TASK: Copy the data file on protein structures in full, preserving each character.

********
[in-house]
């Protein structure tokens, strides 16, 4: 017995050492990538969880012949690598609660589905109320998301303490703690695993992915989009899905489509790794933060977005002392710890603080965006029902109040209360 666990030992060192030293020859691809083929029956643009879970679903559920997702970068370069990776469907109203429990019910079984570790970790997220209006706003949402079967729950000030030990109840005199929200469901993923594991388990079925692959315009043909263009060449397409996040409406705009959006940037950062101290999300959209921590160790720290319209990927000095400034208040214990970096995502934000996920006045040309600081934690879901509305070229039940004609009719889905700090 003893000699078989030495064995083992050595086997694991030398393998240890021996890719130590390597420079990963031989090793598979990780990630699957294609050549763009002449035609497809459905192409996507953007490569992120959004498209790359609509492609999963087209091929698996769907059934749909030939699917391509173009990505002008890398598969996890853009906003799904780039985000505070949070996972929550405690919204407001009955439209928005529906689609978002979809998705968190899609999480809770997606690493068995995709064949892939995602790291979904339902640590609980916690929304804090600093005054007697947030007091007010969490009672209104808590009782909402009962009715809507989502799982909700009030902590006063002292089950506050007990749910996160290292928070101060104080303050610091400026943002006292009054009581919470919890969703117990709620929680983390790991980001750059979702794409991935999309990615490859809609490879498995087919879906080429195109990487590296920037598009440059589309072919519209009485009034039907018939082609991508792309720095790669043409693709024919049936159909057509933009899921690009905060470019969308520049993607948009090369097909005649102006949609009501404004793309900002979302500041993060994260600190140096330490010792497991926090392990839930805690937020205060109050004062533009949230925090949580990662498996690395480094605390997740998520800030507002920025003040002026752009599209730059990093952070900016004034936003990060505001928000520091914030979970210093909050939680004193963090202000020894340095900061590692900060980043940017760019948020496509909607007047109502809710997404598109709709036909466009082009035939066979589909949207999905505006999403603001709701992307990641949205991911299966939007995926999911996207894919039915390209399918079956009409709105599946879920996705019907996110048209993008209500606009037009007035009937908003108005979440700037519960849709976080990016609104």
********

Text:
[in-house]
């Protein structure tokens, strides 16, 4: 017995050492990538969880012949690598609660589905109320998301303490703690695993992915989009899905489509790794933060977005002392710890603080965006029902109040209360 666990030992060192030293020859691809083929029956643009879970679903559920997702970068370069990776469907109203429990019910079984570790970790997220209006706003949402079967729950000030030990109840005199929200469901993923594991388990079925692959315009043909263009060449397409996040409406705009959006940037950062101290999300959209921590160790720290319209990927000095400034208040214990970096995502934000996920006045040309600081934690879901509305070229039940004609009719889905700090 003893000699078989030495064995083992050595086997694991030398393998240890021996890719130590390597420079990963031989090793598979990780990630699957294609050549763009002449035609497809459905192409996507953007490569992120959004498209790359609509492609999963087209091929698996769907059934749909030939699917391509173009990505002008890398598969996890853009906003799904780039985000505070949070996972929550405690919204407001009955439209928005529906689609978002979809998705968190899609999480809770997606690493068995995709064949892939995602790291979904339902640590609980916690929304804090600093005054007697947030007091007010969490009672209104808590009782909402009962009715809507989502799982909700009030902590006063002292089950506050007990749910996160290292928070101060104080303050610091400026943002006292009054009581919470919890969703117990709620929680983390790991980001750059979702794409991935999309990615490859809609490879498995087919879906080429195109990487590296920037598009440059589309072919519209009485009034039907018939082609991508792309720095790669043409693709024919049936159909057509933009899921690009905060470019969308520049993607948009090369097909005649102006949609009501404004793309900002979302500041993060994260600190140096330490010792497991926090392990839930805690937020205060109050004062533009949230925090949580990662498996690395480094605390997740998520800030507002920025003040002026752009599209730059990093952070900016004034936003990060505001928000520091914030979970210093909050939680004193963090202000020894340095900061590692900060980043940017760019948020496509909607007047109502809710997404598109709709036909466009082009035939066979589909949207999905505006999403603001709701992307990641949205991911299966939007995926999911996207894919039915390209399918079956009409709105599946879920996705019907996110048209993008209500606009037009007035009937908003108005979440700037519960849709976080990016609104």